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Businesses Worry about Johnson's Brexit Strategy; South Korea: Russia Apologizes for Plane Mishap; U.S. Justice Department Launching Antitrust Review of Big Tech; U.K. & France Brace for Extreme Heat This Week; Tokyo Games on Track to Open July 24 Next Year. Aired 1-2a ET

Aired July 24, 2019 - 01:00   ET



[01:00:00] JOHN VAUSE, CNN INTERNATIONAL ANCHOR: Hello everybody! Thank you for being with us. I'm John Vause, you're watching CNN NEWSROOM. Ahead this hour, Conservators crowned Bojo the clown. Will Boris Johnson be the dude that delivers Brexit or the No Deal dud.

The Democrats last chance to present the Mueller report in a new light and disprove the false claims by the President, his Attorney General, and conservative media and convince Americans the Russia investigation did not find no collusion, no obstruction.

It's the uncertainty, stupid. The IMF slices forecast for global economic growth over concerns of looming trade wars and a potential no deal-Brexit.

He's been criticized as clownish and cocky, brash, full of bluster, and blonde ambition, but just hours from now Boris Johnson's long strange journey to the peak of British politics will be complete. The former London Mayor and newly elected Conservative Party leader will be summit at Buckingham Palace and there the Queen will invite him to form a government Boris Johnson will become the 14th Prime Minister to serve her majesty, the first was Winston Churchill.

And with the top job comes Brexit. The Frankenstein Johnson partly created and has long been a champion of. He says he's ready to leave the E.U. do-or-die, Deal or No Deal by the October 31st deadline. And he is wasting no time firing up his fellow conservatives.


BORIS JOHNSON, NEXT PRIME MINISTER, UNITED KINGDOM: And we know the mantra of the campaign that has just gone by. In case you've forgotten it, you probably have. It is deliver Brexit, unite the country, and defeat Jeremy Corbyn.

Deliver, unite, and defeat was not the perfect acronym for an election campaign since unfortunately it spells DUD, but they forgot the final E my friends, E for energized. And I say -- I say to all the doubters, dude, we are going to energize the country. We're going to get Brexit done on October 31st. (END VIDEO CLIP)

VAUSE: Larry the Cat is outside number 10, so too is CNN's Anna Stewart at this hour. So I guess Johnson, you know, he's assuming power here after winning you know, vote among the Conservative Party at 90,000 or so votes, not exactly a mandate, and he doesn't exactly have a strong majority in parliament. It seems there will be some difficult days ahead for Bojo.

ANNA STEWART, CNN REPORTER: It certainly does. And that's the problem really here. OK, what is different? Well, firstly that we will leave on October 31st do-or-die as he said in his campaign with a deal without a deal, that's just 99 days and 18 hours away. He will have a more Brexiter cabinet. He will have a cabinet potentially representing more women and ethnic minorities.

What has not changed is the parliamentary math. And in fact, the Conservative Party actually has a much smaller working majority than they did just a few weeks ago. They have to suspend an MP yesterday, by-election next week they may lose another. That could leave them with a work majority of just two and they rely on the DUP Party from Northern Ireland as well for that majority.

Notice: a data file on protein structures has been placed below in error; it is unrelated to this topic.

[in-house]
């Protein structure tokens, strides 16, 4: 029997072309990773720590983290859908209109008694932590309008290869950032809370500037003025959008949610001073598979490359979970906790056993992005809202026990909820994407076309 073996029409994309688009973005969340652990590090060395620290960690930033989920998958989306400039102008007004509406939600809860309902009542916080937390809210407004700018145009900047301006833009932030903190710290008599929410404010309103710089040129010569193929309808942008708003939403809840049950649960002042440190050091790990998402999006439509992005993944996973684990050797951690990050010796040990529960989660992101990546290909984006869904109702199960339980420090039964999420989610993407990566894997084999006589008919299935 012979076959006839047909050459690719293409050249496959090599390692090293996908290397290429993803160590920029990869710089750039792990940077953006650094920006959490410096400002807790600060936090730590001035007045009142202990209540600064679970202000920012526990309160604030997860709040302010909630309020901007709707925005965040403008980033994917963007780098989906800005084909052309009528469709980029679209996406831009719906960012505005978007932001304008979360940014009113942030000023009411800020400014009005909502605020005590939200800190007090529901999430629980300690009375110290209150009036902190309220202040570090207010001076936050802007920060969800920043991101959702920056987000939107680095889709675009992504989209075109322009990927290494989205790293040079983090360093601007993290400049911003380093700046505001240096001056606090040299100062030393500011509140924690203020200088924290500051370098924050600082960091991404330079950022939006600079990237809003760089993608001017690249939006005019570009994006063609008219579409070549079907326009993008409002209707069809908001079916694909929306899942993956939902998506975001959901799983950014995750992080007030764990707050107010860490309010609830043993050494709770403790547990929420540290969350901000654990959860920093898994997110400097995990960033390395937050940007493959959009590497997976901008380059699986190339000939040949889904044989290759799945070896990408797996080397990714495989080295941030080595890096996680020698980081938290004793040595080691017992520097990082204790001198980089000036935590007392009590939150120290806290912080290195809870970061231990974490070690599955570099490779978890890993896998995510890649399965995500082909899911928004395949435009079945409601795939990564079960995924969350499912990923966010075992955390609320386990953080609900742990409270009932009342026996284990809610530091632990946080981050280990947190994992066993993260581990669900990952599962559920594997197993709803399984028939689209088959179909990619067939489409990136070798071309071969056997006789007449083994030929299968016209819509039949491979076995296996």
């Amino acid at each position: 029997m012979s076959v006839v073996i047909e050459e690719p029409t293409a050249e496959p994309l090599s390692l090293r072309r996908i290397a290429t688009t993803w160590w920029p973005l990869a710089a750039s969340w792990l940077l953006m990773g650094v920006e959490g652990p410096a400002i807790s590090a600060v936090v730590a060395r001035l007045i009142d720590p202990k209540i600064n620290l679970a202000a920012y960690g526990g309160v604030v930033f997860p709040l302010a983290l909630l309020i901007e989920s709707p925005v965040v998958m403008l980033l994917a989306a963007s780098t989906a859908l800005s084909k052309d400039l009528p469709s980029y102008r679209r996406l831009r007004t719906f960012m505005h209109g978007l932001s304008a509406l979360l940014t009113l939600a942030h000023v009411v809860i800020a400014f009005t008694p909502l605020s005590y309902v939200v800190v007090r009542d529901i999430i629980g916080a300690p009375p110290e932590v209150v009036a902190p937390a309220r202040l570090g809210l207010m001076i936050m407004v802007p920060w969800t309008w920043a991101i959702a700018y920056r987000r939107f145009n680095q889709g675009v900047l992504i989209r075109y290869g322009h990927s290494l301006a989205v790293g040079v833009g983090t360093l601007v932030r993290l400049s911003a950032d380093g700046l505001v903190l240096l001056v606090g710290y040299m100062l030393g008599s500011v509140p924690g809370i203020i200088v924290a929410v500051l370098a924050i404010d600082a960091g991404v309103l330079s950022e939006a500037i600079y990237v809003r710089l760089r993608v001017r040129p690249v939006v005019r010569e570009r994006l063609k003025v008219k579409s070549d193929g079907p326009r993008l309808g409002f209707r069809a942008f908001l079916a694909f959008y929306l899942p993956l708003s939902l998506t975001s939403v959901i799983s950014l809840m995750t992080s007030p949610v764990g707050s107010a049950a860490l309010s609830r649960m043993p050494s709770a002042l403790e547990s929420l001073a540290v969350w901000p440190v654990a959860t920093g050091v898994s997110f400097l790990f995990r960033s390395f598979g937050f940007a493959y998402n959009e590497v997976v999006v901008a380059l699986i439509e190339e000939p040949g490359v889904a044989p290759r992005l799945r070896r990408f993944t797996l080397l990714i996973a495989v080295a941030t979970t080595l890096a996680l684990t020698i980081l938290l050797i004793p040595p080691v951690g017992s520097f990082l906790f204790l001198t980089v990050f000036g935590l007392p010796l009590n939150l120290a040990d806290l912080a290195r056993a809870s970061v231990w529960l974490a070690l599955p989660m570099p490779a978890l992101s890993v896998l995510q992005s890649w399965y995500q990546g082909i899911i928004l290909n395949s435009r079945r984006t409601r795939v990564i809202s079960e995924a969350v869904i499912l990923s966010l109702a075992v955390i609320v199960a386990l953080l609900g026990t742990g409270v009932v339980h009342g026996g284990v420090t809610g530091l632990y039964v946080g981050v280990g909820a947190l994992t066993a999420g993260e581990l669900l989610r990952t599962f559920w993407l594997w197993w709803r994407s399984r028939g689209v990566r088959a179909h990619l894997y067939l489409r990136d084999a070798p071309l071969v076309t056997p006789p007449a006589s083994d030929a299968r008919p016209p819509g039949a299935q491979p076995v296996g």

So pushing anything through a parliament which is so divided will be incredibly difficult, add to that that the MPs are actually heading off for their summer holidays recess as of tomorrow so actually the time they have to reach any kind of deal is actually something like 30 days.

Add to that, even if that was possible, the E.U. says they will not reopen the withdrawal agreement. They will not renegotiate that. So today will be a set piece in terms of the prime minister delivering her final speech, Prime Minister questions time, leaving, going to the palace and tendering her resignation.

Boris Johnson also go to the palace becoming the prime minister, coming here, but the 99 days that follow, well, they are going to be incredibly turbulent, John.

VAUSE: Yes. And part of the turbulence will be because many within the cabinet, many of the remainders are rushing for the exit, you know, the jumping ship faster than the rats who within the cabinet, they're sitting -- heading for the doors because they are either you know, it's a show defiant it seems, a calculated show defiance, also seems to be a symbolic act and they're getting out before they're fired.

But then Johnson is talking about replacing them all with this cabinet from modern Britain. Is that some kind of stunt? What does he mean?

STEWART: Well, I think by modern Britain, he is highlighting the fact that he will have more women in his cabinet. He will represent them I think minorities as well. I think we can expect to see some of his big supporters like Sajid Javid maybe take the top role of Chancellor.

The ones that are resigning or have resigned, the ones that we expected resign today like Philip Hammond the current Chancellor of the Exchequer, well, that is really symbolic because they would be out anyway. Boris Johnson wants to make sure that particularly key roles and most of cabinet that everyone there really supports a No Deal Brexit if it comes to that.

Obviously, they want to get a deal but they have to really prepare and really tell the E.U. that they are absolutely serious about this that come October 31st, 11:00 p.m. here in London, midnight in Brussels, that the U.K. will leave the E.U. come what may. But I have to say Boris Johnson says that he will get a deal just with a load of optimism and can-do attitude. John?